If you read Barnett’s last book you’ll be expecting the blend of humour and heartbreak but if you haven’t be prepared for something rather special. Bittersweet and though-provoking – perfect for fans of Eleanor Oliphant, Hendrik Groen et al.
The Shadow of the Wind was one of those books I came rather late to because of my reluctance to follow the hype surrounding some titles. I’m not even sure why I do this, why I try to avoid the books, films or tv shows everyone else is talking about. Some of it is sheer bloody-mindedness (or being a book/film/tv snob, if you like) but I think a bit of it is that I worry I won’t enjoy the thing everyone else says they loved. I have no problem telling people I’ve never watched or seen Game of Thrones but I don’t know how I’d look fans in the eye and say I didn’t think much to it! I don’t have a problem recommending books to folk who read genres I’m not a fan of (I can suggest thrillers even if I don’t read them) but, for real fans of a particular title, author or series it can seem like you are insulting their tastes if you say you don’t share their interest. Obviously, I wouldn’t look down on a reader because they love what they love but I know the little pangs I get when anyone disses one of my book heroes. Anyway, I did eventually read Zafon’s best-loved book and, phew, I loved it too. And now I have delved into his latest novel almost as soon as it was published – you could say I’ve learned my lesson.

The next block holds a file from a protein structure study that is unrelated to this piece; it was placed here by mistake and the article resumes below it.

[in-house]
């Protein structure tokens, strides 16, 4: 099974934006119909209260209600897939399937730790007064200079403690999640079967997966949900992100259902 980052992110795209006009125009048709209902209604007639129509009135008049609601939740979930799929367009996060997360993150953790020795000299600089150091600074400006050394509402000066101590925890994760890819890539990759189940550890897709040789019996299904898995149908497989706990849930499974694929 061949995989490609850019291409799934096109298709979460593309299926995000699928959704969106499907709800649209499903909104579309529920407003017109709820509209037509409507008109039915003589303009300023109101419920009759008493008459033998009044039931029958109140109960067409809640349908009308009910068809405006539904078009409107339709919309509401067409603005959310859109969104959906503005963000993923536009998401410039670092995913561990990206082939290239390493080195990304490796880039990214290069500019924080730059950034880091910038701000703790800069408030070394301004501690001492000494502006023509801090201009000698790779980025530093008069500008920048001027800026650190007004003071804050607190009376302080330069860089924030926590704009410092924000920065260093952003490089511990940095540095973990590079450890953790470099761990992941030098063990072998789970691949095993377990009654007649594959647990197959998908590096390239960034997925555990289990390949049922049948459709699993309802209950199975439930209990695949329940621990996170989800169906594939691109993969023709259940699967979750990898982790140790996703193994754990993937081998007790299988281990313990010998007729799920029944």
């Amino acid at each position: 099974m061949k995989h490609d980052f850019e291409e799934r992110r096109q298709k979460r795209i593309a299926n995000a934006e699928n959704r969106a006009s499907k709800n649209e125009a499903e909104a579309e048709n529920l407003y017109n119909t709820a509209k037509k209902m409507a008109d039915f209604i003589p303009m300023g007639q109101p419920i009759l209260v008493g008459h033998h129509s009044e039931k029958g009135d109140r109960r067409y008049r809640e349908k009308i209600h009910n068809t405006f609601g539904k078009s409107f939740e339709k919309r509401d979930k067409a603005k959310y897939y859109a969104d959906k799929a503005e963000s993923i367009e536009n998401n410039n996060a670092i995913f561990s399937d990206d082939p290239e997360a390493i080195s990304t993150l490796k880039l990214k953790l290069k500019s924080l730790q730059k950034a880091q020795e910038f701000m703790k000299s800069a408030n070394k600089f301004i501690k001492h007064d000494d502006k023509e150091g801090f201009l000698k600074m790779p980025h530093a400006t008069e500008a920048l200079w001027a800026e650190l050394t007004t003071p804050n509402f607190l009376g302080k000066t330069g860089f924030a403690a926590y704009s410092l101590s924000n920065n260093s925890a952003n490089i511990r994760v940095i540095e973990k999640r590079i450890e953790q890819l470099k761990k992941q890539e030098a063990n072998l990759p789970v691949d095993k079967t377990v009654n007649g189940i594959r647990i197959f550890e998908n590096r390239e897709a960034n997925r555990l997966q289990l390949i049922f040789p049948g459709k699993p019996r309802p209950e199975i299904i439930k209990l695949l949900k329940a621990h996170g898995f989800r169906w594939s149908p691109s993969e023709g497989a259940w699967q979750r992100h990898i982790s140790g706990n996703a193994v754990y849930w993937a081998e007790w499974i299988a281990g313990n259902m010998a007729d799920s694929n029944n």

In this book we return to Barcelona: firstly during the Spanish Civil War to witness a girl losing almost everything during a terrible bombing raid and to meet a familiar figure escaping the authorities and then on to 1957 when Daniel Sempere, the boy who featured in Shadow of the Wind, is now running the family bookstore with his father and Fermin, who also featured in the earlier tale. The young girl, Alicia Gris, has grown up to become a ruthless agent for the mysterious Leandro and is sent to discover what has happened to Mauricio Valls – the Culture Minister and former governor of the infamous Montjuic prison – who disappeared during a ball at his mansion. The prison looms large in the story as it is revealed that a number of authors, including David Martin and Victor Mataix – who feature in other volumes in the Cemetery of Lost Books series – were imprisoned there. Gradually it is revealed that Barcelona’s dark past has never gone away and is closely linked with the Semperes.